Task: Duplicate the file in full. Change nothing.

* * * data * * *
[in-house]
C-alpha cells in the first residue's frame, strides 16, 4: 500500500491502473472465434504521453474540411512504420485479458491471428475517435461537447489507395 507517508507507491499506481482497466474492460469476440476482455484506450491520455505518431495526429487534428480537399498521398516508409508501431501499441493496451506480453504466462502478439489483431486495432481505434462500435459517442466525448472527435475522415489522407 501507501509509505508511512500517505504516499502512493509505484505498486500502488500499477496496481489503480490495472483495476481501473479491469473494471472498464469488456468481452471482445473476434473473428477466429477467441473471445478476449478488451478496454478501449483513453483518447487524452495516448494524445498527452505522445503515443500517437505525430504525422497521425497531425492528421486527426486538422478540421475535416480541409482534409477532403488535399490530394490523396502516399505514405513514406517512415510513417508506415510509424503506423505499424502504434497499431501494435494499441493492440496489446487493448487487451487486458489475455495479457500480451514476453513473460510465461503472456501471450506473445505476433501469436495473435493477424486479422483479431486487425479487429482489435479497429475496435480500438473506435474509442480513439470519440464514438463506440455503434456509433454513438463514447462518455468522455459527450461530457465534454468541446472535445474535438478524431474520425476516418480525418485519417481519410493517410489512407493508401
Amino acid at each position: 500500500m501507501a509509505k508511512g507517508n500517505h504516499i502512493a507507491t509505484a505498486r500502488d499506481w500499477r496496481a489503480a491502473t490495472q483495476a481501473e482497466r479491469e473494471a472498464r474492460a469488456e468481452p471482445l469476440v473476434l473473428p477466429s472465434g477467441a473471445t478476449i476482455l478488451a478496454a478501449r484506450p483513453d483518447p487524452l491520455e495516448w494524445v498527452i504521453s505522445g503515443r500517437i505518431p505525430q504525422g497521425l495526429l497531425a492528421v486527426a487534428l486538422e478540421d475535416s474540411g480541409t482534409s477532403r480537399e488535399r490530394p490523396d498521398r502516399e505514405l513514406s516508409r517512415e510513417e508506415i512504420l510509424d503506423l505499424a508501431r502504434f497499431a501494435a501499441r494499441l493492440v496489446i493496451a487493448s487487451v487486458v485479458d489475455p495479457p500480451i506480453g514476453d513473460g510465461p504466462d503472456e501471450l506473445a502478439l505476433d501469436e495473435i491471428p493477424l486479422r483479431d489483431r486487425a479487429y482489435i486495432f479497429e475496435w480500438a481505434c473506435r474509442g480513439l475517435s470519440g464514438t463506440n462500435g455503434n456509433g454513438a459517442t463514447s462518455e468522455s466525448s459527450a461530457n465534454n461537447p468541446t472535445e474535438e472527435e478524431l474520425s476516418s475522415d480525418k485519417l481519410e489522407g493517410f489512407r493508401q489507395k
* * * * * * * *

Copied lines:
[in-house]
C-alpha cells in the first residue's frame, strides 16, 4: 500500500491502473472465434504521453474540411512504420485479458491471428475517435461537447489507395 507517508507507491499506481482497466474492460469476440476482455484506450491520455505518431495526429487534428480537399498521398516508409508501431501499441493496451506480453504466462502478439489483431486495432481505434462500435459517442466525448472527435475522415489522407 501507501509509505508511512500517505504516499502512493509505484505498486500502488500499477496496481489503480490495472483495476481501473479491469473494471472498464469488456468481452471482445473476434473473428477466429477467441473471445478476449478488451478496454478501449483513453483518447487524452495516448494524445498527452505522445503515443500517437505525430504525422497521425497531425492528421486527426486538422478540421475535416480541409482534409477532403488535399490530394490523396502516399505514405513514406517512415510513417508506415510509424503506423505499424502504434497499431501494435494499441493492440496489446487493448487487451487486458489475455495479457500480451514476453513473460510465461503472456501471450506473445505476433501469436495473435493477424486479422483479431486487425479487429482489435479497429475496435480500438473506435474509442480513439470519440464514438463506440455503434456509433454513438463514447462518455468522455459527450461530457465534454468541446472535445474535438478524431474520425476516418480525418485519417481519410493517410489512407493508401
Amino acid at each position: 500500500m501507501a509509505k508511512g507517508n500517505h504516499i502512493a507507491t509505484a505498486r500502488d499506481w500499477r496496481a489503480a491502473t490495472q483495476a481501473e482497466r479491469e473494471a472498464r474492460a469488456e468481452p471482445l469476440v473476434l473473428p477466429s472465434g477467441a473471445t478476449i476482455l478488451a478496454a478501449r484506450p483513453d483518447p487524452l491520455e495516448w494524445v498527452i504521453s505522445g503515443r500517437i505518431p505525430q504525422g497521425l495526429l497531425a492528421v486527426a487534428l486538422e478540421d475535416s474540411g480541409t482534409s477532403r480537399e488535399r490530394p490523396d498521398r502516399e505514405l513514406s516508409r517512415e510513417e508506415i512504420l510509424d503506423l505499424a508501431r502504434f497499431a501494435a501499441r494499441l493492440v496489446i493496451a487493448s487487451v487486458v485479458d489475455p495479457p500480451i506480453g514476453d513473460g510465461p504466462d503472456e501471450l506473445a502478439l505476433d501469436e495473435i491471428p493477424l486479422r483479431d489483431r486487425a479487429y482489435i486495432f479497429e475496435w480500438a481505434c473506435r474509442g480513439l475517435s470519440g464514438t463506440n462500435g455503434n456509433g454513438a459517442t463514447s462518455e468522455s466525448s459527450a461530457n465534454n461537447p468541446t472535445e474535438e472527435e478524431l474520425s476516418s475522415d480525418k485519417l481519410e489522407g493517410f489512407r493508401q489507395k